Lawsuit between Sriracha maker and its former jalapeño farmer now in hands of jury

Jurors heard closing arguments Thursday in a trial that detailed the unraveling of the nearly 30-year friendship and business partnership between the world famous Sriracha hot sauce maker and the farmer who grew its red jalapeño peppers.

Multimillions of dollars are at stake in the litigation between the Irwindale-based Huy Fong Foods and Underwood Ranches, which grew the peppers for the hot sauce in Ventura County for 28 years. The trial in Ventura County began on June 12. The jury is expected to begin deliberations Friday morning.

The dispute stems from a $1.46 million overpayment Huy Fong made to Underwood for the 2016 harvest season. Huy Fong sued, accusing the grower of not repaying the credit and terminating the relationship. Underwood Ranches countersued for $20 million, saying Huy Fong breached its contract and owes it for costs incurred for the next three years.

The jury must decide whether the contract between Huy Fong and Underwood Ranches was ongoing and if there was a deal in place for 2017. The jury must also decide if Huy Fong gave reasonable notice to Underwood that the contract would be terminated.

Huy Fong attorney Dan Carobini told the jury in closing arguments that his client met its burden of proof.

“We have an overpayment and an admission by (Underwood) that overpayment was made and it is owed to my client,” Carobini said.

Underwood’s attorney, James McDermott, argued that Huy Fong should have given three years’ notice. “They’re simply asking for the amount that they are owed because reasonable notice wasn’t given,” he said.

When he was on the stand, Huy Fong Foods CEO David Tran testified Craig Underwood, operator of Underwood Ranches, was “like family.” Underwood attended the weddings of both of Tran’s children.

But the relationship deteriorated in 2016. McDermott argued Tran never intended to work with Underwood beyond that year.

Carobini walked the jury through several contracts between Huy Fong and Underwood. He highlighted that every agreement was year-to-year. “There is nothing in writing of an ongoing contract,” he said.

The reason the contracts were year-to-year, Carobini said, is because farming is unpredictable — as was demand for the hot sauce.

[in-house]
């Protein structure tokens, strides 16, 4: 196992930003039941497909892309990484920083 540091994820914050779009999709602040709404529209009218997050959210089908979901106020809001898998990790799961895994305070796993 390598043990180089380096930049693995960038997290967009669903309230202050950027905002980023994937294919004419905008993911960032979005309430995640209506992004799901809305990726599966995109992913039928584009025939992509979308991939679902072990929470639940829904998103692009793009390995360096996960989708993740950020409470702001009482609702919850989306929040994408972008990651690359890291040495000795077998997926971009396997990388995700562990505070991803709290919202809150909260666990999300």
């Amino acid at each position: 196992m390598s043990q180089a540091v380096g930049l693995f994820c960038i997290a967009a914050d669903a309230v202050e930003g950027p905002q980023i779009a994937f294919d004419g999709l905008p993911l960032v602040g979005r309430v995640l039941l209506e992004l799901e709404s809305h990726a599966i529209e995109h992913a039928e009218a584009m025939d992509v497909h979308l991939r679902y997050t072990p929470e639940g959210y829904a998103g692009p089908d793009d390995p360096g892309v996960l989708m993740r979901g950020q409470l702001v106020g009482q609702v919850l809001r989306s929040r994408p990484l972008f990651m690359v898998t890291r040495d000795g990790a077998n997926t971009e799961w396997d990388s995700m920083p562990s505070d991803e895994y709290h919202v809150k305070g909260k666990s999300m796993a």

McDermott said Jim Roberts, Underwood’s chief operating officer, and Donna Lam, Huy Fong’s executive operations officer, were constantly meeting throughout the year, “planning for the future.”

“No, they didn’t know with certainty what they would need, but they had a pretty good idea,” McDermott said.

Roberts testified it was common to make projections three years out, McDermott said during closing statements.

The contracts detailed the acreage, costs for the peppers and the amount of an advanced payment that Huy Fong would make to Underwood ahead of the harvest. Carobini called these prepayments unusual and representative of the trust between the two businessmen.

“Mr. Tran trusted the Underwoods so much … that he was willing to pay them a half-million dollars before he even received one pepper,” Carobini said.

Over time, the preseason prepayments grew to $14 million.

The relationship began to fall apart when Tran attempted to hire Roberts away from Underwood to work for a newly-formed company called Chilico that would acquire peppers for Huy Fong, McDermott said. He argued this signaled the end of deal with Underwood, and it was an unequivocal breach of contract.

“All trust was shattered,” he said.

Still, Underwood attempted to reach a deal, but McDermott said Huy Fong had no intentions to work with Underwood.

He had a theory for what was really going on: McDermott said Tran was attempting to assert control because he does not own Huy Fong Foods, rather the company belongs to his children.

“He was losing control,” McDermott said.

Carobini said Lam was using “herculean efforts” to try to salvage the relationship. She had proposed a three-year agreement, but Underwood declined the offer.

“Now they’re claiming $17 million in damages based on a proposal that they didn’t even accept,” Carobini said.

For many years, Underwood Ranches was the sole provider of the specialty red jalapeño peppers which were crushed into the hot sauce. The farm produced 100 million pounds of peppers each year on 1,700 acres of farmlands in Ventura and Kern counties. It is the biggest fresh jalapeño operation in the country. Huy Fong paid Underwood $13,000 per acre.

The Sriracha maker has faced controversy before.

In 2014, the city of Irwindale filed a lawsuit against Huy Fong saying the spicy fumes from the processing of the peppers caused neighbors of the Azusa Canyon Road factory to have health issues. That fight made international news.

Irwindale dropped its lawsuit after state officials intervened.

Tran, who is Chinese, left South Vietnam in 1978 during its Communist rule and fled to Hong Kong, where he came to the United States as a refugee on a freighter called “Huey Fong.” He began making and selling hot sauce in Vietnam and continued his business in Los Angeles where he formed his company, before moving to Rosemead and finally Irwindale as production grew.

The Underwood family, which also operates Underwood Family Farms in Moorpark, has been farming for four generations.

Carobini argued that Underwood should not be awarded any damages, but if the jury decides to award damages, he said it should be about $2.3 million for the 2017 season.

McDermott argued the award should be $8.98 million for 2017 and $17 million for three years.